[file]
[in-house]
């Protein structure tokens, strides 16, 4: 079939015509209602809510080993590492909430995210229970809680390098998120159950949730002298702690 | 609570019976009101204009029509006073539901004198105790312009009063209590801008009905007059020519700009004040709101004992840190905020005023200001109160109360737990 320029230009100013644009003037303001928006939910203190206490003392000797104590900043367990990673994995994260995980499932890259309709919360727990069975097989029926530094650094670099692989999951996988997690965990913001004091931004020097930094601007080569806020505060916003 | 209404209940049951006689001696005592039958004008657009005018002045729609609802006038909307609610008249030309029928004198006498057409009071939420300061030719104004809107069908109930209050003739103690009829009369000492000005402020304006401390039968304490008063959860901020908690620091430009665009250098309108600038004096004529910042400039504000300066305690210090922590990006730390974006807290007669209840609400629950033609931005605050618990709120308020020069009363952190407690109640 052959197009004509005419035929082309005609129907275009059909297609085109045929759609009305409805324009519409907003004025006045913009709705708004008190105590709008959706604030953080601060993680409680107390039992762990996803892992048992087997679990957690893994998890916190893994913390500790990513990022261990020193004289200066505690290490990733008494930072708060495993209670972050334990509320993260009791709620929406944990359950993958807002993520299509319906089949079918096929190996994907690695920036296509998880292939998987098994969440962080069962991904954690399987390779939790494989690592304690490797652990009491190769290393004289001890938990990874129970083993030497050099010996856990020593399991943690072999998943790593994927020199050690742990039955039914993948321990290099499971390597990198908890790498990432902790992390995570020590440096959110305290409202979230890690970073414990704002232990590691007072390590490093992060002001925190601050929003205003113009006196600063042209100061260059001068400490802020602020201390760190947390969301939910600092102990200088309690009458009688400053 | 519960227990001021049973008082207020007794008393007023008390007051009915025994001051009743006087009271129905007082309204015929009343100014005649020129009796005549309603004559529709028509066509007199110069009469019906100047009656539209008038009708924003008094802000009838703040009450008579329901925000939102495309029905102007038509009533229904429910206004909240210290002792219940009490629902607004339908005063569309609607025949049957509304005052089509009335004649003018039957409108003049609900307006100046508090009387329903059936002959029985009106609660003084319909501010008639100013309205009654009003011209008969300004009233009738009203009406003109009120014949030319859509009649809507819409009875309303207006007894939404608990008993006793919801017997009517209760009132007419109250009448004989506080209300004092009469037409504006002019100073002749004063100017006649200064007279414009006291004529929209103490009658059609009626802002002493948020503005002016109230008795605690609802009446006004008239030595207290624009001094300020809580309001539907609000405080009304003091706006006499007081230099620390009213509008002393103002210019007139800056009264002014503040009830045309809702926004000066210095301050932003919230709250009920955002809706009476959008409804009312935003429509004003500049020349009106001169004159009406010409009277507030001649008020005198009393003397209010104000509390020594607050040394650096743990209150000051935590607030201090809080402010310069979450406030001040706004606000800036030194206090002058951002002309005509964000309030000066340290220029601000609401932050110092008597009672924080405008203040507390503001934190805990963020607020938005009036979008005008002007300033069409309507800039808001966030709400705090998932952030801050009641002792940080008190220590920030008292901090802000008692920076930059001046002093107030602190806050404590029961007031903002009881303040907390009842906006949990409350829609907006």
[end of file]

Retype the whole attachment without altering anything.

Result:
[in-house]
């Protein structure tokens, strides 16, 4: 079939015509209602809510080993590492909430995210229970809680390098998120159950949730002298702690 | 609570019976009101204009029509006073539901004198105790312009009063209590801008009905007059020519700009004040709101004992840190905020005023200001109160109360737990 320029230009100013644009003037303001928006939910203190206490003392000797104590900043367990990673994995994260995980499932890259309709919360727990069975097989029926530094650094670099692989999951996988997690965990913001004091931004020097930094601007080569806020505060916003 | 209404209940049951006689001696005592039958004008657009005018002045729609609802006038909307609610008249030309029928004198006498057409009071939420300061030719104004809107069908109930209050003739103690009829009369000492000005402020304006401390039968304490008063959860901020908690620091430009665009250098309108600038004096004529910042400039504000300066305690210090922590990006730390974006807290007669209840609400629950033609931005605050618990709120308020020069009363952190407690109640 052959197009004509005419035929082309005609129907275009059909297609085109045929759609009305409805324009519409907003004025006045913009709705708004008190105590709008959706604030953080601060993680409680107390039992762990996803892992048992087997679990957690893994998890916190893994913390500790990513990022261990020193004289200066505690290490990733008494930072708060495993209670972050334990509320993260009791709620929406944990359950993958807002993520299509319906089949079918096929190996994907690695920036296509998880292939998987098994969440962080069962991904954690399987390779939790494989690592304690490797652990009491190769290393004289001890938990990874129970083993030497050099010996856990020593399991943690072999998943790593994927020199050690742990039955039914993948321990290099499971390597990198908890790498990432902790992390995570020590440096959110305290409202979230890690970073414990704002232990590691007072390590490093992060002001925190601050929003205003113009006196600063042209100061260059001068400490802020602020201390760190947390969301939910600092102990200088309690009458009688400053 | 519960227990001021049973008082207020007794008393007023008390007051009915025994001051009743006087009271129905007082309204015929009343100014005649020129009796005549309603004559529709028509066509007199110069009469019906100047009656539209008038009708924003008094802000009838703040009450008579329901925000939102495309029905102007038509009533229904429910206004909240210290002792219940009490629902607004339908005063569309609607025949049957509304005052089509009335004649003018039957409108003049609900307006100046508090009387329903059936002959029985009106609660003084319909501010008639100013309205009654009003011209008969300004009233009738009203009406003109009120014949030319859509009649809507819409009875309303207006007894939404608990008993006793919801017997009517209760009132007419109250009448004989506080209300004092009469037409504006002019100073002749004063100017006649200064007279414009006291004529929209103490009658059609009626802002002493948020503005002016109230008795605690609802009446006004008239030595207290624009001094300020809580309001539907609000405080009304003091706006006499007081230099620390009213509008002393103002210019007139800056009264002014503040009830045309809702926004000066210095301050932003919230709250009920955002809706009476959008409804009312935003429509004003500049020349009106001169004159009406010409009277507030001649008020005198009393003397209010104000509390020594607050040394650096743990209150000051935590607030201090809080402010310069979450406030001040706004606000800036030194206090002058951002002309005509964000309030000066340290220029601000609401932050110092008597009672924080405008203040507390503001934190805990963020607020938005009036979008005008002007300033069409309507800039808001966030709400705090998932952030801050009641002792940080008190220590920030008292901090802000008692920076930059001046002093107030602190806050404590029961007031903002009881303040907390009842906006949990409350829609907006």